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Little Known Christmas Facts

Trying to get into the Christmas spirit is hard lately. Tragedies and family problems have made this a difficult time this year. I haven’t even decorated for Christmas! But, enough of the sad things for a while.

My sleuthing Elf did some more work and came up with some little known facts about Christmas that the Elf and I thought we would share with you today. I love my sleuthing Elf! 😉

my xmas Elf
my sleuthing Elf

Each year more than 3 billion Christmas cards are sent in the U.S. alone.

According to the Guinness world records, the tallest Christmas tree ever cut was a 221-foot Douglas fir that was displayed in 1950 at the Northgate Shopping Center in Seattle, Washington

Christmas trees usually grow for about 15 years before they are sold.


Many European countries believed that spirits, both good and evil, were active during the Twelve Days of Christmas. These spirits eventually evolved into Santa’s elves, especially under the influence of Clement C. Moore’s The Night Before Christmas(1779-1863) illustrated by Thomas Nast (1840-1902).

Bolivians celebrate Misa del Gallo or “Mass of the Rooster” on Christmas Eve. Some people bring roosters to the midnight mass, a gesture that symbolizes the belief that a rooster was the first animal to announce the birth of Jesus.

Mistletoe (Viscum album) is from the Anglo-Saxon word misteltan, which means “little dung twig” because the plant spreads though bird droppings.

Ancient peoples, such as the Druids, considered mistletoe sacred because it remains green and bears fruit during the winter when all other plants appear to die. Druids would cut the plant with golden sickles and never let it touch the ground. They thought it had the power to cure infertility and nervous diseases and to ward off evil.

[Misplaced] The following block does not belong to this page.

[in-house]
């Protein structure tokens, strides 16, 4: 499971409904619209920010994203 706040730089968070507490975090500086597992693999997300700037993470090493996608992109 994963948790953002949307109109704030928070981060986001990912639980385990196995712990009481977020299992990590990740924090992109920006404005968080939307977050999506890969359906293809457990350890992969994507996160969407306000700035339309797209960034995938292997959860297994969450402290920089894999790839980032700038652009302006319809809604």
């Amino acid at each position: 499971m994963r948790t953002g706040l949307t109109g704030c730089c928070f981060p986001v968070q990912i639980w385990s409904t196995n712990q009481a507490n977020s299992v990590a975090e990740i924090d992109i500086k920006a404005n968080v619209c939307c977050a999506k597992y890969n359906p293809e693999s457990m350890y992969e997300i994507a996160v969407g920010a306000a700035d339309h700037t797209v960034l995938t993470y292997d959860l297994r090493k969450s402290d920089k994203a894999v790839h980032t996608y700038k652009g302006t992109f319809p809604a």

Christmas stockings allegedly evolved from three sisters who were too poor to afford a marriage dowry and were, therefore, doomed to a life of prostitution. They were saved, however, when the wealthy Bishop Saint Nicholas of Smyrna (the precursor to Santa Claus) crept down their chimney and generously filled their stockings with gold coins.

In Germany, Heiligabend, or Christmas Eve, is said to be a magical time when the pure in heart can hear animals talking.


The earliest known Christmas tree decorations were apples. At Christmastime, medieval actors would use apples to decorate paradise trees (usually fir trees) during “Paradise Plays,” which were plays depicting Adam and Eve’s creation and fall.

ROBINS on cards were a joke 150 years ago when postmen wore red tunics and were named after them.


THE abbreviation Xmas isn’t irreligious. The letter X is a Greek abbreviation for Christ.

The first department store to feature a visit with Santa was the J. W. Parkinson’s store in Philadelphia in 1841. Astonishingly, no other department stores copied this event until 1890 when a store in Boston repeated it. Before long lines of children formed at stores across America to sit on Santa’s lap and tell him their Christmas wish list. The department store Santa has been immortalized in films such as Miracle on 34th Street and Christmas Story.

The most popular Christmas song of all time is Bing Crosby’s version of “White Christmas.” And “Silent Night”-arguably the most recognizable Christmas hymn-was written in 1818, by an Austrian pastor, Joseph Mohr. As Christmas Eve came, that year, the organ in his church was broken, so together with his friend, Franz Gruber, he wrote this new tune for the service that night, and played it on his guitar for his congregation..

16 thoughts on “Little Known Christmas Facts

  1. This was very interesting! Many things I didn’t know. I love the Silent Night so now I know to be grateful to the broken organ…I hope you’ll get into the Xmas spirit despite everything going on. Take care’


  2. I love this. I knew about Xmas – it seems I have to explain it several times a year – the X is the same X from the Icthus – IXOYE. Love the stocking story too.


  3. Fascinating, Jackie! I love all these facts. It’s so interesting how things come to be. We continue them all, not really knowing their origins or why. I like the “Mass of the Rooster.” That would be something to experience!


  4. So many Christmas facts. 🙂
    Sorry to hear about the family problems, hopefully there will be a break from the problems this year with the family uniting and being grateful for the fact that they have each other.
    Try to have a happy Christmas. 🙂


    1. My mother and I have since spoken and once more ‘made up’. We are learning slowly to accept each other. I always manage to have a good xmas because I’m an optimist. Thank you for your kind words


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